Shockwaves were sent throughout the political landscape on Thursday, August 18, when Donald TrumpDonald TrumpPredictions of disaster for Democrats aren't guarantees of midterm failure A review of President Biden's first year on border policy Hannity after Jan. 6 texted McEnany 'no more stolen election talk' in five-point plan for Trump MORE did the impossible: he apologized for missteps and expressed regret for insults. "Sometimes, in the heat of debate and speaking on a multitude of issues, you don't choose the right words or you say the wrong thing. I have done that. And believe it or not, I regret it. And I do regret it, particularly where it may have caused personal pain. Too much is at stake for us to be consumed with these issues.”
Did somebody just see a unicorn?
Perhaps more remarkably, Trump has stayed on message. He has gone nearly a month now without insulting an ethnic group, attacking a fellow Republican, bragging that he is the Second Coming of Christ, or trying to ban a religion from entering the United States. Dare we say it, Trump has been … humble.
And America has taken note. After weeks of talk of how Hillary was going to win in a landslide, Trump has slowly but steadily risen in the polls, achieving near parity with Hillary ClintonHillary Diane Rodham ClintonThe dangerous erosion of Democratic Party foundations The Hill's Morning Report - Presented by Facebook - Democrats see victory in a voting rights defeat Left laughs off floated changes to 2024 ticket MORE. America is a deeply religious country and we never forget that the Bible praises Moses, the greatest of all leaders, with humility above all else: “And the man Moses was the most humble man who walked the earth.”
Meanwhile, in Clintonville, the exact opposite has happened. Hillary has fallen, and not because of pneumonia, something from which I wish her a complete and speedy recovery and excellent health.
Rather, Hillary’s stumble and near faint at the 9/11 memorial did something that I did not know possible: it made me pity her. As her legs buckled beneath her, any and all animus I may have felt toward her public posture and policies disappeared as my heart was filled with compassion and concern.
The woman who famously fired back at criticism for her failure to secure the Benghazi consulate, “What difference does it make,” who bragged about being the architect of a deal that would eventually fund the Iran terror government to the tune of $150 billion, and who bragged about being Obama’s “designated yeller” at Prime Minister Netanyahu, suddenly appeared frail, vulnerable, and weak.
It was a relief to see her just a few hours later looking bright and sunny outside her daughter Chelsea’s apartment and commenting on what a beautiful day it was in New York.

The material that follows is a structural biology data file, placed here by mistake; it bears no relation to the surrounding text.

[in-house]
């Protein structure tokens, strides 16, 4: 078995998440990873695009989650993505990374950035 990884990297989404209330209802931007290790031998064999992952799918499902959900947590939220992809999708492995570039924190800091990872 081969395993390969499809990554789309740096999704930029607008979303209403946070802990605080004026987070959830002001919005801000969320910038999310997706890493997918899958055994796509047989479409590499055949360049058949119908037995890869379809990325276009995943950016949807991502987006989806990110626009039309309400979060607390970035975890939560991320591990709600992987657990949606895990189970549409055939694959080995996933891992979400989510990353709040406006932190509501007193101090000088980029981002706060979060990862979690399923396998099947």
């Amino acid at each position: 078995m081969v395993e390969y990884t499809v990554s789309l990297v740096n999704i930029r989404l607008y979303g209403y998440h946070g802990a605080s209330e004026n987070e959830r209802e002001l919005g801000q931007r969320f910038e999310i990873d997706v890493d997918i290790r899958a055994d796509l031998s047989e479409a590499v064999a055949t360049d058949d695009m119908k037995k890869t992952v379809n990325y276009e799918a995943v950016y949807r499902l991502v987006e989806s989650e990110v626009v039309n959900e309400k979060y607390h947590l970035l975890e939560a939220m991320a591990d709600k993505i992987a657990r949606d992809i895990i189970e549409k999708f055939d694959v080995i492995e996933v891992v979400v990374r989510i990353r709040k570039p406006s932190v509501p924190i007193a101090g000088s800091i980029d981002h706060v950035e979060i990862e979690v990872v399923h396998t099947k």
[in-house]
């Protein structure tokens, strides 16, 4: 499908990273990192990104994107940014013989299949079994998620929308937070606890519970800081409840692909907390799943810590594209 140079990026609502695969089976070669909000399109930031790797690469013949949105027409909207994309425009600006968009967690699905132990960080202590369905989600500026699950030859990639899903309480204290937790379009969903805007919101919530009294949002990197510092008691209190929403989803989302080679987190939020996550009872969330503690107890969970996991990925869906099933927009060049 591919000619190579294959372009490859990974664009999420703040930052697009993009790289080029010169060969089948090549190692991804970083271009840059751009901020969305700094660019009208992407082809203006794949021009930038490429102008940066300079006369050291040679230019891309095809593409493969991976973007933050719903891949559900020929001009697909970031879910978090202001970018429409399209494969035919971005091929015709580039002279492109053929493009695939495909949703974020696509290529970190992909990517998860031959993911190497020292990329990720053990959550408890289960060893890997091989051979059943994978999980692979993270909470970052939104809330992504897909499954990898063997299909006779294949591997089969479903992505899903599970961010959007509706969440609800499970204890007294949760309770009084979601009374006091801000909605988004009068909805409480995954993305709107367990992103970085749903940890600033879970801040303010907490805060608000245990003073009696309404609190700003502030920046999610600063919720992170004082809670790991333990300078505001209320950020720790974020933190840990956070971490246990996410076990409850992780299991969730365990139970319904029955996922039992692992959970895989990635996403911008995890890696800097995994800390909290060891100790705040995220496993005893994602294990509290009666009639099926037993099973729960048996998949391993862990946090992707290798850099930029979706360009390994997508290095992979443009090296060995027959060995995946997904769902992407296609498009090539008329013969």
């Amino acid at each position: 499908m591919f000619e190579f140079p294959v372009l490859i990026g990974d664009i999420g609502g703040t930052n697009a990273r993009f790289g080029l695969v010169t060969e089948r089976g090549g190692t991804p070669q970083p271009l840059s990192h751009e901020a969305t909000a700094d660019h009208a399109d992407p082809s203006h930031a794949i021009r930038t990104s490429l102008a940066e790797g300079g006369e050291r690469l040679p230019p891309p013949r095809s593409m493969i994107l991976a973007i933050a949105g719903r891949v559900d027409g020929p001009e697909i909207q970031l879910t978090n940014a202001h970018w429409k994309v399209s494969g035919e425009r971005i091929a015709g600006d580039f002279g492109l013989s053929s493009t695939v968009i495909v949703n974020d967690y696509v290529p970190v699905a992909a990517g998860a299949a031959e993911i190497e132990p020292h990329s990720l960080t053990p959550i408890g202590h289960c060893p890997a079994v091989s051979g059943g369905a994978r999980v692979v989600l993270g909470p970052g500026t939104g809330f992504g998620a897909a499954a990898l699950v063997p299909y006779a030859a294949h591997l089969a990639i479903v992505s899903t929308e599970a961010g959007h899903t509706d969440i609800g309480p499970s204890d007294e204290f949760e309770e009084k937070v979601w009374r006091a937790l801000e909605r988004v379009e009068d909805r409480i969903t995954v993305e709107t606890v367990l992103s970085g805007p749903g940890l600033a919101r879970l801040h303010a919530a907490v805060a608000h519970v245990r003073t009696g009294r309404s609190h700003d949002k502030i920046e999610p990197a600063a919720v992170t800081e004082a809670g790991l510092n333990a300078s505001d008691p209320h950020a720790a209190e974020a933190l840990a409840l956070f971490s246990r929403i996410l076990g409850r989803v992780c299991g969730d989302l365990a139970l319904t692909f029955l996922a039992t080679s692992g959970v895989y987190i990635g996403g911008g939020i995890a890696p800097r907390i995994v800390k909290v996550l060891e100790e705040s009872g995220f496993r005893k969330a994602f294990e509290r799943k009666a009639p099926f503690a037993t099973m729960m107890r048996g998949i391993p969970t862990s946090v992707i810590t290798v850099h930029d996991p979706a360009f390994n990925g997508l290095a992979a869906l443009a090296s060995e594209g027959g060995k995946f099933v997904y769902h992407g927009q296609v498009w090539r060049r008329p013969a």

But while we wish Hillary every blessing for a full recovery and pray for her good health, the real threat to her candidacy is arrogance. On the actual Friday when she was diagnosed with pneumonia, she told the ultrarich at fundraiser that half of Donald Trump’s supporters are “a basket of deplorables.”
If defaming millions of American citizens she has never met as “racist, sexist, homophobic, xenophobic” is not arrogant then the word has no meaning. Perhaps this might explain the arrogance of not feeling accountable to the American people about the state of her health, and the arrogance of not even informing her campaign staffers that she was ill.
What a role reversal.
Donald Trump was the one being destroyed in the polls because of his perceived arrogance. It was arrogance that led him to declare that immigrants from Mexico are rapists. It was arrogance that had him demanding that all Muslims be barred temporarily from the United States.
It was arrogance that allowed him to stupidly fire back at gold star parents who had attacked him at the Democratic convention. And it was arrogance that prevented him from ever apologizing for his mistakes and taking responsibility for his missteps.
In all these instances Trump’s lack of humility exposed insensitivity and alienated huge swaths of voters.
But that very arrogance led to his collapse in the polls both nationally and especially in the battleground states.
To his credit, Trump seems to have learned the lesson that leaders must comport themselves with humility even as they project confidence and strength.
On June 22, I published an op-ed in The Hill titled, “Mr. Trump, strong men like you apologize.” In it I wrote, “Apologies do not come from weakness but from strength. The feeble man fears that an apology is capitulation, while the strong man knows that taking responsibility for an error is a sign of courage and conviction.”